Bartlett, Michael and Bob Gillen, eds.
The Tennis book: a joyous cornucopia of the best that has been thought and written about the game, by and about the masters themselves, and the finest writers ever to have penned their devotion to it . . . .
New York: Arbor House, 1981.
Rod Laver’s essay recounts the 1969 Australian Open, his first step towards winning his second Grand Slam later that year. This anthology of modern tennis writing also includes pieces by tennis greats such as Bill Tilden, Arthur Ashe, Bjorn Borg, and Billie Jean King.
The Account of an Arthur Ashe/Clark Graebner Match
McPhee, John A.
Levels of the game.
New York: Farrar, Straus & Giroux, 1969.
Gift of Harry Hootman, 2002.
McPhee, a longtime New Yorker contributor, writes of an Ashe/Graebner match at Forest Hills and uses the event to write parallel biographies of two professional tennis players with very different styles and backgrounds.
Bobby Riggs’s Autobiography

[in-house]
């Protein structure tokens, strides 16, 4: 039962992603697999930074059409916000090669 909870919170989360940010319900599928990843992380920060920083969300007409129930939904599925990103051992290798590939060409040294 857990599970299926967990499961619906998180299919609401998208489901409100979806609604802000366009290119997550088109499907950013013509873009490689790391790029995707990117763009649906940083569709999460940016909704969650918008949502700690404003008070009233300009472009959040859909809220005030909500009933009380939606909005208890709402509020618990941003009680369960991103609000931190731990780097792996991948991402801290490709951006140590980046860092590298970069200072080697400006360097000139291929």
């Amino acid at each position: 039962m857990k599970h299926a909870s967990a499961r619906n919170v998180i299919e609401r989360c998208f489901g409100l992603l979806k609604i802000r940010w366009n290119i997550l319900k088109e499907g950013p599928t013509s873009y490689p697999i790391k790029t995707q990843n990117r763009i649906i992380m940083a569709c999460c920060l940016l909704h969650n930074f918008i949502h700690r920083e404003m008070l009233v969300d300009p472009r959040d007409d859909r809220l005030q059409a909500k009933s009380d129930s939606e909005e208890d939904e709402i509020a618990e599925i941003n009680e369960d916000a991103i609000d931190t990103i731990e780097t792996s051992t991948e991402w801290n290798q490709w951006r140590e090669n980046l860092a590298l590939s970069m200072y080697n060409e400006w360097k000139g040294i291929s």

Riggs, Bobby, with George McGann.
Court hustler: an autobiography.
New York: J. P. Lippincott, 1973.
Riggs writes here about beating women’s champion Margaret Court in a May 1973 match and also boasts about his upcoming match with Billie Jean King in September. Perhaps fortunately for Riggs, the book went to press before the results of that famous match could be recorded.
A Chris Evert Children’s Book
Burchard, S. H.
Sports star Chris Evert.
New York: Harcourt Brace Jovanovich, 1976.
This biography for children appeared after Evert’s string of victories in the mid‑1970s, including winning Wimbledon and the French Open at age 20 in 1974.
Behind the Scenes at the Women’s Tennis Tour
Wertheim, L. John.
Venus envy: a sensational season inside the women’s tennis tour.
New York: HarperCollins, 2001.
An "inside" account of the 2000 women’s professional tennis season by aSports Illustrated writer and tennis columnist.
The Williams Sisters on Tennis Etiquette
Williams, Venus, 1980‑ , and Serena Williams, 1981‑ .
How to play tennis: learn to play the Williams sisters’ way.
New York: DK Publishing, 2004.
In addition to teaching basic tennis skills, Venus and Serena Williams also include a section called "Winning Ways" that includes their thoughts on sportsmanship, lifetime fitness, and proper nutrition. For an earlier but similar warning against tantrums on the court, compare Scaino's comments in the first section of this exhibit.